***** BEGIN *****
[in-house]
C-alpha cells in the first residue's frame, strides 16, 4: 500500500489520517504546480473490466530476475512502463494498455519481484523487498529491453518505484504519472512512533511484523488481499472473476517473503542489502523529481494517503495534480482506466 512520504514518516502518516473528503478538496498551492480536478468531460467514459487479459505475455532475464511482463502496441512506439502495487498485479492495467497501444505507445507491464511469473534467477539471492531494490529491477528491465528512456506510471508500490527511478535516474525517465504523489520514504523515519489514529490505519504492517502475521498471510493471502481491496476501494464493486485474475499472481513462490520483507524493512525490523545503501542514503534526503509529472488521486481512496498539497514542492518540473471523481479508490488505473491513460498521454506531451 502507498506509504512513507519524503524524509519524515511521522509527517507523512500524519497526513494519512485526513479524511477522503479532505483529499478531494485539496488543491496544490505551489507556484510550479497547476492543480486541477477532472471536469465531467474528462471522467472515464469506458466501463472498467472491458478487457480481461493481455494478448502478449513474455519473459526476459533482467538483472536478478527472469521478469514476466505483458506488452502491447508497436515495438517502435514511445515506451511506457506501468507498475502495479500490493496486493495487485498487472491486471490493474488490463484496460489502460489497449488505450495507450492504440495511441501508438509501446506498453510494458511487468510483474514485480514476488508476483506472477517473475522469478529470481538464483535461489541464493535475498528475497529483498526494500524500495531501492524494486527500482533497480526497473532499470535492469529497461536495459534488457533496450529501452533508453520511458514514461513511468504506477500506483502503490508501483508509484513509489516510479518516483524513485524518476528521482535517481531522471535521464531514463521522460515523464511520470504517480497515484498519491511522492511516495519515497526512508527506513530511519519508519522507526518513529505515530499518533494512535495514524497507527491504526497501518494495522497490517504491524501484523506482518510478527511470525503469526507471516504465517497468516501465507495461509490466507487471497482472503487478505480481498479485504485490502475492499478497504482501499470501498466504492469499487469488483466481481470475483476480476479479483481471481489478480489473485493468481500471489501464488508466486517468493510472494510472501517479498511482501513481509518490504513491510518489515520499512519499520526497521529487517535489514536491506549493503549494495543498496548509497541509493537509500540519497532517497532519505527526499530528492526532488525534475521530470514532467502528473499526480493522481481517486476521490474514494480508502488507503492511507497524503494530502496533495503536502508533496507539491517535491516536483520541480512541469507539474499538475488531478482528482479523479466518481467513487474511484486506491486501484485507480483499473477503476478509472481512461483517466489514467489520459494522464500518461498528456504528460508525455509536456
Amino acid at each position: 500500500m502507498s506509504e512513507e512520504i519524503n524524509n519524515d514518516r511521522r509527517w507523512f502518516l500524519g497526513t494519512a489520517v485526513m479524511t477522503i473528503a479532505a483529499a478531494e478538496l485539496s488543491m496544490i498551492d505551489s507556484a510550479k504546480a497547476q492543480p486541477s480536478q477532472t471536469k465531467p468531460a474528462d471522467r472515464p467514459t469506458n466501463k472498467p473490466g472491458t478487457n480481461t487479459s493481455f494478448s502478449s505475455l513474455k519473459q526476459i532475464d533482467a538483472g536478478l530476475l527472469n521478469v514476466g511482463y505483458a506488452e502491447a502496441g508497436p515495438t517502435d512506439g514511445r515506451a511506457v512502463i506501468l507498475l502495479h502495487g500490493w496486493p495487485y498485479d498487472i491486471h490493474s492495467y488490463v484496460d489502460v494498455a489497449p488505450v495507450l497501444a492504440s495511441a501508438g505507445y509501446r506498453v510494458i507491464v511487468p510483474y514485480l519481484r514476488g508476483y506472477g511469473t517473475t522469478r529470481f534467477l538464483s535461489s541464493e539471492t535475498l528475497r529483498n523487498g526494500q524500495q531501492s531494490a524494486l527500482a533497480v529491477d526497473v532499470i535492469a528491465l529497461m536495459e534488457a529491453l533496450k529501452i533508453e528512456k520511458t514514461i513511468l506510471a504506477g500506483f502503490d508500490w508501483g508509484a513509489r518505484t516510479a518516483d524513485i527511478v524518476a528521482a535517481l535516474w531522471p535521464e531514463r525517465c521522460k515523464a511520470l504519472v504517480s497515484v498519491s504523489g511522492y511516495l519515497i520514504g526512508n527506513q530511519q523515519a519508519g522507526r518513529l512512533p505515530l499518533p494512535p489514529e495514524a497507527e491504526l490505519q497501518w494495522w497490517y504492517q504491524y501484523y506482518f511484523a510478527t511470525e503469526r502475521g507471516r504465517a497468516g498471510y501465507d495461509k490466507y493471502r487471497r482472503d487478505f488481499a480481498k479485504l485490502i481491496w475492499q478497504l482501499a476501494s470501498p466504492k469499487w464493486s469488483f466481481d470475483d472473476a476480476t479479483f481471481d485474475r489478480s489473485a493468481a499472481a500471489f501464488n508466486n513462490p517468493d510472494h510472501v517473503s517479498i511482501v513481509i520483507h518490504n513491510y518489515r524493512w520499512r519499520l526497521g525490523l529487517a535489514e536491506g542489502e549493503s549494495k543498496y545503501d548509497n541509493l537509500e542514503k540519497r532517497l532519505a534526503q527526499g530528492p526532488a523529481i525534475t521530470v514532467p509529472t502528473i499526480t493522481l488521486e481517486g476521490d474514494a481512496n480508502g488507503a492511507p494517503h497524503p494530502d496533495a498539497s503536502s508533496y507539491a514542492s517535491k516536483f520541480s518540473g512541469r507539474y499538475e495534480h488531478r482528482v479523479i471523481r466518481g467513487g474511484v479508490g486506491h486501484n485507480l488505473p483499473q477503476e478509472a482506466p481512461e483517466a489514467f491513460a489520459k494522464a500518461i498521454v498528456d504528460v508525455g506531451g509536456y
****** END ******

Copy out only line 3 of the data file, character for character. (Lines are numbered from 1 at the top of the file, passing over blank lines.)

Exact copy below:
Amino acid at each position: 500500500m502507498s506509504e512513507e512520504i519524503n524524509n519524515d514518516r511521522r509527517w507523512f502518516l500524519g497526513t494519512a489520517v485526513m479524511t477522503i473528503a479532505a483529499a478531494e478538496l485539496s488543491m496544490i498551492d505551489s507556484a510550479k504546480a497547476q492543480p486541477s480536478q477532472t471536469k465531467p468531460a474528462d471522467r472515464p467514459t469506458n466501463k472498467p473490466g472491458t478487457n480481461t487479459s493481455f494478448s502478449s505475455l513474455k519473459q526476459i532475464d533482467a538483472g536478478l530476475l527472469n521478469v514476466g511482463y505483458a506488452e502491447a502496441g508497436p515495438t517502435d512506439g514511445r515506451a511506457v512502463i506501468l507498475l502495479h502495487g500490493w496486493p495487485y498485479d498487472i491486471h490493474s492495467y488490463v484496460d489502460v494498455a489497449p488505450v495507450l497501444a492504440s495511441a501508438g505507445y509501446r506498453v510494458i507491464v511487468p510483474y514485480l519481484r514476488g508476483y506472477g511469473t517473475t522469478r529470481f534467477l538464483s535461489s541464493e539471492t535475498l528475497r529483498n523487498g526494500q524500495q531501492s531494490a524494486l527500482a533497480v529491477d526497473v532499470i535492469a528491465l529497461m536495459e534488457a529491453l533496450k529501452i533508453e528512456k520511458t514514461i513511468l506510471a504506477g500506483f502503490d508500490w508501483g508509484a513509489r518505484t516510479a518516483d524513485i527511478v524518476a528521482a535517481l535516474w531522471p535521464e531514463r525517465c521522460k515523464a511520470l504519472v504517480s497515484v498519491s504523489g511522492y511516495l519515497i520514504g526512508n527506513q530511519q523515519a519508519g522507526r518513529l512512533p505515530l499518533p494512535p489514529e495514524a497507527e491504526l490505519q497501518w494495522w497490517y504492517q504491524y501484523y506482518f511484523a510478527t511470525e503469526r502475521g507471516r504465517a497468516g498471510y501465507d495461509k490466507y493471502r487471497r482472503d487478505f488481499a480481498k479485504l485490502i481491496w475492499q478497504l482501499a476501494s470501498p466504492k469499487w464493486s469488483f466481481d470475483d472473476a476480476t479479483f481471481d485474475r489478480s489473485a493468481a499472481a500471489f501464488n508466486n513462490p517468493d510472494h510472501v517473503s517479498i511482501v513481509i520483507h518490504n513491510y518489515r524493512w520499512r519499520l526497521g525490523l529487517a535489514e536491506g542489502e549493503s549494495k543498496y545503501d548509497n541509493l537509500e542514503k540519497r532517497l532519505a534526503q527526499g530528492p526532488a523529481i525534475t521530470v514532467p509529472t502528473i499526480t493522481l488521486e481517486g476521490d474514494a481512496n480508502g488507503a492511507p494517503h497524503p494530502d496533495a498539497s503536502s508533496y507539491a514542492s517535491k516536483f520541480s518540473g512541469r507539474y499538475e495534480h488531478r482528482v479523479i471523481r466518481g467513487g474511484v479508490g486506491h486501484n485507480l488505473p483499473q477503476e478509472a482506466p481512461e483517466a489514467f491513460a489520459k494522464a500518461i498521454v498528456d504528460v508525455g506531451g509536456y